The combined eluates contained practically the entire lysine originally present in the broth and only little of the inorganic cations. The liquid was partly evaporated, whereby it was stripped of ammonia, mixed with 305 liters 35% hydrochloric acid, further evaporated, and cooled to induce crystallization of lysine monochlorohydrate dihydrate. The recovered crystals weighed 56.5 kg. when dry and were free of other amino acids in amounts detectable by paper chromatography.
While the invention has been described with particular reference to specific embodiments, it is to be understood that it is not limited thereto, but is to be construed broadly, and restricted solely by the scope of the appended claims.
What is claimed is:
1. In a method of recovering lysine from a fermentation broth containing said lysine together with inorganic cations and other amino acids by passing the broth over a cation exchange resin, eluting the absorbed lysine from the resin, and recovering the lysine values from the eluate, the improvement which comprises:
(a) adjusting said broth to a pH value between 0.5 and 3.0 prior to said passing thereof over said cation exchange resin,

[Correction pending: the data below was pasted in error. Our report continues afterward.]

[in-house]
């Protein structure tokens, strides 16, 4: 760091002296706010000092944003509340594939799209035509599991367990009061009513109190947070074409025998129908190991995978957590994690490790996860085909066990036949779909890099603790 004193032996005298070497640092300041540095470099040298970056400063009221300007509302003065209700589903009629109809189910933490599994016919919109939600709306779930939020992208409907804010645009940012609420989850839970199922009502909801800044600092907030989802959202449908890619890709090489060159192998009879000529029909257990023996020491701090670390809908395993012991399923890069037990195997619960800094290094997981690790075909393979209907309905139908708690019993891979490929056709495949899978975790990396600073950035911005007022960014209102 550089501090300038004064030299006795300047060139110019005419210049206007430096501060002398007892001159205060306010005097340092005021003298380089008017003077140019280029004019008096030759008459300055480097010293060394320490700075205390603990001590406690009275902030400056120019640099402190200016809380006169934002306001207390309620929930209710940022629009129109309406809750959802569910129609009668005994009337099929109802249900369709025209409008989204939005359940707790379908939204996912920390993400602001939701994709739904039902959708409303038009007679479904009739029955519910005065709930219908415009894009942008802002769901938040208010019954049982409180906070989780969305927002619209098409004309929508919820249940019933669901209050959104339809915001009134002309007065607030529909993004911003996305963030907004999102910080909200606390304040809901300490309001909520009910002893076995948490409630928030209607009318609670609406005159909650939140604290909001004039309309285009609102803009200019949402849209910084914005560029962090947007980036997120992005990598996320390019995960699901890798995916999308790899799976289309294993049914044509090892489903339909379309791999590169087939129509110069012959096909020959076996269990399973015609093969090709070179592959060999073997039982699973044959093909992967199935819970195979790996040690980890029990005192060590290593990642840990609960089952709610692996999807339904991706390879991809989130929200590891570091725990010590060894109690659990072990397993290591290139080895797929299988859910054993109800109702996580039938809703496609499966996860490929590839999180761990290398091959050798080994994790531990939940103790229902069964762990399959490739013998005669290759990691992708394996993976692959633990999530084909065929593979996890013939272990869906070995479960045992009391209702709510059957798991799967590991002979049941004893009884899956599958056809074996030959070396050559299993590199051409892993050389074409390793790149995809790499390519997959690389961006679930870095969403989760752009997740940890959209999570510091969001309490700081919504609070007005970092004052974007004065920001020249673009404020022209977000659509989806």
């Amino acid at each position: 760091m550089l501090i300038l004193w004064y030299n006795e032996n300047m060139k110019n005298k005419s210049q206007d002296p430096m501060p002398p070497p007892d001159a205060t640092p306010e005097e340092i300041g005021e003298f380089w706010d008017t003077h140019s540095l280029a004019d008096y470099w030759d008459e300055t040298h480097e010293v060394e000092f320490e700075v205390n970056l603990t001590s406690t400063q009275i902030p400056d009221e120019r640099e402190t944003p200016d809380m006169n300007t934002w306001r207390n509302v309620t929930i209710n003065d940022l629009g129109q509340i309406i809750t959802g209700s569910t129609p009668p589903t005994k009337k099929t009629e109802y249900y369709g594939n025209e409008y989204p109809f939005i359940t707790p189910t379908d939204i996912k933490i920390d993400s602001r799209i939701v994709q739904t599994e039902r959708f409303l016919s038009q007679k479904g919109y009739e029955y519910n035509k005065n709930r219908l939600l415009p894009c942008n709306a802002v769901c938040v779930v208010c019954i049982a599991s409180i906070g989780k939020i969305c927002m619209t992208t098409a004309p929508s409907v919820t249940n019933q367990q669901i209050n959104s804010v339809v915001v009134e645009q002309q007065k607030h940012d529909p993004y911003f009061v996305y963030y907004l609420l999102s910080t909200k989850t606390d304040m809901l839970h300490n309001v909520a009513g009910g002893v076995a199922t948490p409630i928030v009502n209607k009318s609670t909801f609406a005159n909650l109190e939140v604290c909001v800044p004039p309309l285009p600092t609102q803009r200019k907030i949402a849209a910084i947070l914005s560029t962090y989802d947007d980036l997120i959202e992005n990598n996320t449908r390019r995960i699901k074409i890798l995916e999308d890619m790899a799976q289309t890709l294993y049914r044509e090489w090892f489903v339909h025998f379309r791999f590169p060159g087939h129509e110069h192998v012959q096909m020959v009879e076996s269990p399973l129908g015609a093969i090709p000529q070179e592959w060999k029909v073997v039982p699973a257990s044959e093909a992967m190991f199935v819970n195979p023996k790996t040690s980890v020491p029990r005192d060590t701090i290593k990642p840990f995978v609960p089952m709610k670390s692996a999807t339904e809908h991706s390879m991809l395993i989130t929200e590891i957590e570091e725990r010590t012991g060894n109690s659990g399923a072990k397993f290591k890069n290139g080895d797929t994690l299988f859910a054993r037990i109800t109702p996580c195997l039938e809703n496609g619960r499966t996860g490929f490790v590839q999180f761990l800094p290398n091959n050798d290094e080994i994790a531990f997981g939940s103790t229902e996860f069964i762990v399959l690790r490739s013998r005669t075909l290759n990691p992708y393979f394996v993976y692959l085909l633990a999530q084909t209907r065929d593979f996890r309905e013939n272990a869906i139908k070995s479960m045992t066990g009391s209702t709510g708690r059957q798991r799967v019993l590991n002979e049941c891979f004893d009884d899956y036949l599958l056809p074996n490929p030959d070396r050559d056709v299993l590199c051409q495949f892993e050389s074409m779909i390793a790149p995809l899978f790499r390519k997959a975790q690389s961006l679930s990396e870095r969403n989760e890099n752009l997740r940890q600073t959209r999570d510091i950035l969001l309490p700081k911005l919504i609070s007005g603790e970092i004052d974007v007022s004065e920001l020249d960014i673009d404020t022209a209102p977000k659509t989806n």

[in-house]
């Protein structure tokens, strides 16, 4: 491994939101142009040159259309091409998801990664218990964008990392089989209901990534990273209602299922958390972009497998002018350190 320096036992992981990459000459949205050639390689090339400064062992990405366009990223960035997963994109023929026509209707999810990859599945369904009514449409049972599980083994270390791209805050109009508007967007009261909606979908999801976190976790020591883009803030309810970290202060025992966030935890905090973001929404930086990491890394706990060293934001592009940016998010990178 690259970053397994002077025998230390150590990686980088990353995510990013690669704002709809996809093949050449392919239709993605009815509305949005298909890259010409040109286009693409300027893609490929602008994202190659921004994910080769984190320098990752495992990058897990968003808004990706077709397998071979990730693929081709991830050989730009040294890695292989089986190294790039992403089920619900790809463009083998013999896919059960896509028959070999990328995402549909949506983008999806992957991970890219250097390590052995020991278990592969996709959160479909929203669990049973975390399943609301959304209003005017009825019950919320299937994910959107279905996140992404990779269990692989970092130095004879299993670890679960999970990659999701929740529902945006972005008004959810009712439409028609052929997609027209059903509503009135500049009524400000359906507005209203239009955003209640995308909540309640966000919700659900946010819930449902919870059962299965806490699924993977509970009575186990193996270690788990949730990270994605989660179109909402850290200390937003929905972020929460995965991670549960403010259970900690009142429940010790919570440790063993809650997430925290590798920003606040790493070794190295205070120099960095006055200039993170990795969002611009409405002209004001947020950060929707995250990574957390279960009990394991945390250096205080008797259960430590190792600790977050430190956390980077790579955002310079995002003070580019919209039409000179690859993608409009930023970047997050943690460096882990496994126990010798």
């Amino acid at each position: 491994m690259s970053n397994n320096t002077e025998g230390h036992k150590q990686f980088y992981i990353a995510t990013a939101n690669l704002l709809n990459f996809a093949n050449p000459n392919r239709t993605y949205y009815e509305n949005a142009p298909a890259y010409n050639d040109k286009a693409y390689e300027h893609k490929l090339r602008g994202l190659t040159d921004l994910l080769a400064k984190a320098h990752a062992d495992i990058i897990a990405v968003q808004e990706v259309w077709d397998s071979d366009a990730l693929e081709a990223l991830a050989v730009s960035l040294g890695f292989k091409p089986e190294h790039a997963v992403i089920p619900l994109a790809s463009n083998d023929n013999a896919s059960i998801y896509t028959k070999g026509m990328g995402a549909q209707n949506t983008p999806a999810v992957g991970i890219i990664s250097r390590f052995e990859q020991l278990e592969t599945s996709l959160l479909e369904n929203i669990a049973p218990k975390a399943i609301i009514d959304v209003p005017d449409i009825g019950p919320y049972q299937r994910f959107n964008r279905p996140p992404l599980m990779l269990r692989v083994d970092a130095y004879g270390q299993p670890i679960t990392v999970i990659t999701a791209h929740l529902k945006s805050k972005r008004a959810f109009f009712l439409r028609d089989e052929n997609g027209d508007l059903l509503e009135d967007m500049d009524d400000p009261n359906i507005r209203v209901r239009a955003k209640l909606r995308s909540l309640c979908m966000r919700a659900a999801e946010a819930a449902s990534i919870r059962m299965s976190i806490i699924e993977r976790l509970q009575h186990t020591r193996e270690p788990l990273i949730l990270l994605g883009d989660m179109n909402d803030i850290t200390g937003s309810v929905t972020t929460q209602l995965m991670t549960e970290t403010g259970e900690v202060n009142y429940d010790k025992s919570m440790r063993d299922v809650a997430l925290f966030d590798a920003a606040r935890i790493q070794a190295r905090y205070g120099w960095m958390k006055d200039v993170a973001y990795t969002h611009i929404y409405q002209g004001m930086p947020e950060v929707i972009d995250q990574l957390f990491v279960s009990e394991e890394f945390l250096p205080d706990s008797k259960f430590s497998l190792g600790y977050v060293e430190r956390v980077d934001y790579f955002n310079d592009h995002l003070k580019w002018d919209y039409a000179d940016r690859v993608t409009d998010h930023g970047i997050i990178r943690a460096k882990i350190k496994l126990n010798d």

(b) the resin being a strongly acidic cation exchange resin of the NH type; and
(c) eluting said lysine from said resin by means of aqueous ammonium hydroxide solution, whereby the resin is regenerated.
2. In a method as set forth in claim 1, said pH value being between 1 and 2.
3. In a method as set forth in claim 1, said inorganic cations being mainly ions of calcium.
4. In a method as set forth in claim 1, said resin constituting a plurality of columns, said broth being passed over said columns in series, the column which is the first member of said series being eluted by means of said ammonium hydroxide solution when lysine appears in the efiluent from the last column of said series, and the eluted column being returned to the series as the last member.